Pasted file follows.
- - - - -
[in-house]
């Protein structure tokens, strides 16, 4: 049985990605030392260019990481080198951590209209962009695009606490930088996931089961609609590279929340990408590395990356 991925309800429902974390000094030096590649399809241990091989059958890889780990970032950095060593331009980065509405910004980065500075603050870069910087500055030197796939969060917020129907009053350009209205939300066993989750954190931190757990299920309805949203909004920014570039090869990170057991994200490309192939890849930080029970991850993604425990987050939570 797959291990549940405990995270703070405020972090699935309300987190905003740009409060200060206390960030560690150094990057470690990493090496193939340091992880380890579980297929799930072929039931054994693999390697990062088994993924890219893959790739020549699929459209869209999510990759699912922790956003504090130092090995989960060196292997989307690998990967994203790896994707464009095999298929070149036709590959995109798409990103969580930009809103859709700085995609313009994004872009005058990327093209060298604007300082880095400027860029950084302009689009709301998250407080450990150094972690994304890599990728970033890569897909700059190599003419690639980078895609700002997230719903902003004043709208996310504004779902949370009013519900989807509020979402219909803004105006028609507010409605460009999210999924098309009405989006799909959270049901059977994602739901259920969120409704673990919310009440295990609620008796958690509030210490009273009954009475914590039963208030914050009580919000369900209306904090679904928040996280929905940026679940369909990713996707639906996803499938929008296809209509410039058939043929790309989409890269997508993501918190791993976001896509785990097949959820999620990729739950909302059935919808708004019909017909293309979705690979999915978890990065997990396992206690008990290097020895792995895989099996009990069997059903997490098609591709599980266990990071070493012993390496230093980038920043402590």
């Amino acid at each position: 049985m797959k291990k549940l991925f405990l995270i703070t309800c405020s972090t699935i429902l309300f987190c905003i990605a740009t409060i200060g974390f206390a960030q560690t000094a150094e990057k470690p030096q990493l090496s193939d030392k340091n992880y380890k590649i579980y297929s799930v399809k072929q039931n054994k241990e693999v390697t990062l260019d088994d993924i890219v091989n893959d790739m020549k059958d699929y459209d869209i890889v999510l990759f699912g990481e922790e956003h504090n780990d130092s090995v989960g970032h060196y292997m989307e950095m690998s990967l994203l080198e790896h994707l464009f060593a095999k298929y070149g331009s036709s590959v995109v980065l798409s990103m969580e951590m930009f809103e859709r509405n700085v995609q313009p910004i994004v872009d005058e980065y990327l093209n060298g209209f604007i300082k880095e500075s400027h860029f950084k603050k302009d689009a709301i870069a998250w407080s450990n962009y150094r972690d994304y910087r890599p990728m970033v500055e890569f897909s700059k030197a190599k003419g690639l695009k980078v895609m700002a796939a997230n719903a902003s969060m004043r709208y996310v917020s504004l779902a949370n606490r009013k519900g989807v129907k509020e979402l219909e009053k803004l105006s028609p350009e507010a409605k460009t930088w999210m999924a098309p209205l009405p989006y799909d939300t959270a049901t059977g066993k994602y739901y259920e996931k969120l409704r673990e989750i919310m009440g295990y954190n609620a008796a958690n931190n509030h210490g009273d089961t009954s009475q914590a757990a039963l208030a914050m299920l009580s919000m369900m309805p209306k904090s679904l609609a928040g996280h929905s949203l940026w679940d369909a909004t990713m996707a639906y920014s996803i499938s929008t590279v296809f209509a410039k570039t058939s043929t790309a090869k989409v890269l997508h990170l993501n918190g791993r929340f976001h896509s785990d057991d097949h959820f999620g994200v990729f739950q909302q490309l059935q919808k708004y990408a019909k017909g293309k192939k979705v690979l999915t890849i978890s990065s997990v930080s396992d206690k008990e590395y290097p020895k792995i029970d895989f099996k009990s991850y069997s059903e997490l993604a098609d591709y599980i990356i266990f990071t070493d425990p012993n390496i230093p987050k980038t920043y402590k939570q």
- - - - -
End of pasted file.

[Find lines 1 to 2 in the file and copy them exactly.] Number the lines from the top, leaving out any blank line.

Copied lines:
[in-house]
């Protein structure tokens, strides 16, 4: 049985990605030392260019990481080198951590209209962009695009606490930088996931089961609609590279929340990408590395990356 991925309800429902974390000094030096590649399809241990091989059958890889780990970032950095060593331009980065509405910004980065500075603050870069910087500055030197796939969060917020129907009053350009209205939300066993989750954190931190757990299920309805949203909004920014570039090869990170057991994200490309192939890849930080029970991850993604425990987050939570 797959291990549940405990995270703070405020972090699935309300987190905003740009409060200060206390960030560690150094990057470690990493090496193939340091992880380890579980297929799930072929039931054994693999390697990062088994993924890219893959790739020549699929459209869209999510990759699912922790956003504090130092090995989960060196292997989307690998990967994203790896994707464009095999298929070149036709590959995109798409990103969580930009809103859709700085995609313009994004872009005058990327093209060298604007300082880095400027860029950084302009689009709301998250407080450990150094972690994304890599990728970033890569897909700059190599003419690639980078895609700002997230719903902003004043709208996310504004779902949370009013519900989807509020979402219909803004105006028609507010409605460009999210999924098309009405989006799909959270049901059977994602739901259920969120409704673990919310009440295990609620008796958690509030210490009273009954009475914590039963208030914050009580919000369900209306904090679904928040996280929905940026679940369909990713996707639906996803499938929008296809209509410039058939043929790309989409890269997508993501918190791993976001896509785990097949959820999620990729739950909302059935919808708004019909017909293309979705690979999915978890990065997990396992206690008990290097020895792995895989099996009990069997059903997490098609591709599980266990990071070493012993390496230093980038920043402590």